FierceTelecom. Before you joined the MEF board, you were a real vocal proponent of LSO Sonata. Where are we now?
Mirko Voltolini: So we have a draft release and I think it's great. I can also say we are pleased with the fact that we talked about Sonata a year ago MEF 17, and a relatively short amount of time, one year, we now have a draft release out that can be used by carriers. It's not yet fully approved, but it is already in a form that can be used by carriers. So I'm pleased by the fact that it's not taking forever to develop these capabilities.
FierceTelecom: For now, LSO Sonata has four elements—serviceability, product inventory, quoting, and ordering—but there will be more?
Mirko Voltolini: It will also need the fulfillment billing capabilities and capabilities for trouble ticketing. But I think it's good enough to form the shape of the initial API that the carriers can adopt it. There are certain things that maybe we will continue to do on top of it. Today, with another billing interface, we can use our own appropriate API to cover 80% of the lifecycle of service billing and we can continue to use the Colt API until Sonata is ready.
FierceTelecom: So aside of Carrier Ethernet services, MEF said it was also working towards LSO Sonata-enabled carrier to carrier SD-WAN, IP services and optical services. What is the time frame for those?
Mirko Voltolini: SD-WAN is important because we don't have the set standard yet. Everybody has got his own SD-WAN solution right now. Integration with third parties will become important in the near future, I would say probably in a couple of years' time. We could benefit from that end-to-end integration.
But SD-WAN has got more problems than Ethernet; it's not just intercarrier interconnection. It's also that the services have been built in different manners by different vendors. So there is a protocol level and harmonization that need to happen first. And it's not going to happen very easily because everybody has got his own solution. You cannot go and tell Versa, Silver Peak and VeloCloud that they have to implement the same standards, because right now the standard doesn't exist. So, first thing is to define the standard and common terminology, which is what MEF has done.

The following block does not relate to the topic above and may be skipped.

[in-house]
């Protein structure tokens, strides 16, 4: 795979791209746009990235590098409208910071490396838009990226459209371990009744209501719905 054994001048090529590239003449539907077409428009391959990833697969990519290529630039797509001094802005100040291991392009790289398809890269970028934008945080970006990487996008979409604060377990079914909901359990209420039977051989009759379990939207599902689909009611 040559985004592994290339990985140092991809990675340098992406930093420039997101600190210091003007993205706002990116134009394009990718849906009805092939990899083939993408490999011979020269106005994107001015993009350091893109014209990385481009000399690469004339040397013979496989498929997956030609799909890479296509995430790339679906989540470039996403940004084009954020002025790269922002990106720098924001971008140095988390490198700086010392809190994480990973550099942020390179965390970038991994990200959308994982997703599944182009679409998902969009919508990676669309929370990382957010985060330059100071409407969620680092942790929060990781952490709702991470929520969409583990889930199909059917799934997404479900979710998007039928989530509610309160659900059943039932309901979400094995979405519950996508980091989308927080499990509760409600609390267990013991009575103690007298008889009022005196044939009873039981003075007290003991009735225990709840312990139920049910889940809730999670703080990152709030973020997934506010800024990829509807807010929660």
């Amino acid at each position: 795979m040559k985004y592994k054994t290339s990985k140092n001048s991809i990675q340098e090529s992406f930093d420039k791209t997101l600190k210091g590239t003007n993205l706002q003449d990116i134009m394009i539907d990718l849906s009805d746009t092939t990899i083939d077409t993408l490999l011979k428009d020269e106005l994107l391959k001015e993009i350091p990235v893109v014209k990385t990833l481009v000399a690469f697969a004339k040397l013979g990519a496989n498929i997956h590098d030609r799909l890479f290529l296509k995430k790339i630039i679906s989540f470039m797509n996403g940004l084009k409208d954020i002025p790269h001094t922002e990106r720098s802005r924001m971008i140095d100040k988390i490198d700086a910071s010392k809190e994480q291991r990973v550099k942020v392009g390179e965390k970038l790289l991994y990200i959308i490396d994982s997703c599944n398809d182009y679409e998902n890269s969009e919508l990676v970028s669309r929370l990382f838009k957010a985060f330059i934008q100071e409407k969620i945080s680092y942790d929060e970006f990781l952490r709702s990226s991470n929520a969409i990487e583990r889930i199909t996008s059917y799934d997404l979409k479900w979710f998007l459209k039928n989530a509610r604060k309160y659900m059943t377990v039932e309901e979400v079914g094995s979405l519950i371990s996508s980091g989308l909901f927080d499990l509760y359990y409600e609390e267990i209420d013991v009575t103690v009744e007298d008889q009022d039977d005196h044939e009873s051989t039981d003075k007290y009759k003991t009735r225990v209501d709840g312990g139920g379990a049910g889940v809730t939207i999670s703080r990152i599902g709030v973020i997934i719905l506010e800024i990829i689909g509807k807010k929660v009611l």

I would say if we have a Sonata-like integration between SD-WAN and Windows in a couple of years time, and we have a common definition of the SD-WAN protocol level, then we'll really be in a good place.
FierceTelecom: What about other LSO APIs such as Presto, Interlude and Cantata?
Mirko Voltolini: Cantata is like Sonata. Cantata is between a service provider and an enterprise. But it's like Sonata with a couple of minor variations. If it were up to me, we probably would have called it Sonata and avoided having two different interfaces. Cantata is also important because large enterprises, and you see them on the executive enterprise council that MEF has set up, also want to use APIs to control services. They don't want to use all of the forms anymore. They have their own systems and so common terminology will definitely be useful for that interface. So that's useful and important for us.
Presto and Interlude are a little less important for us. Presto is downward, so north to south. It would be nice if it could have all the vendors implementing the same interfaces but it's not like we're dying for that. Today I would there are too many interfaces. You have someone implementing RESTful APIs and then somebody else implementing another standard. There are multiple options. But we can work with that for the time being. Presto is north/south, so that is a question between the vendors and the OSS systems.
Interlude is also less important. There are some use-cases where you should not use Sonata, because Sonata is business-to-business. Interlude is controller-to-controller. We can do a couple of things without Interlude; we don't have it. We can still use Sonata even if it's not a business case. We can use Sonata to communicate, or we can implement a substitute of the Interlude API if we really need to talk directly to the third-party controller.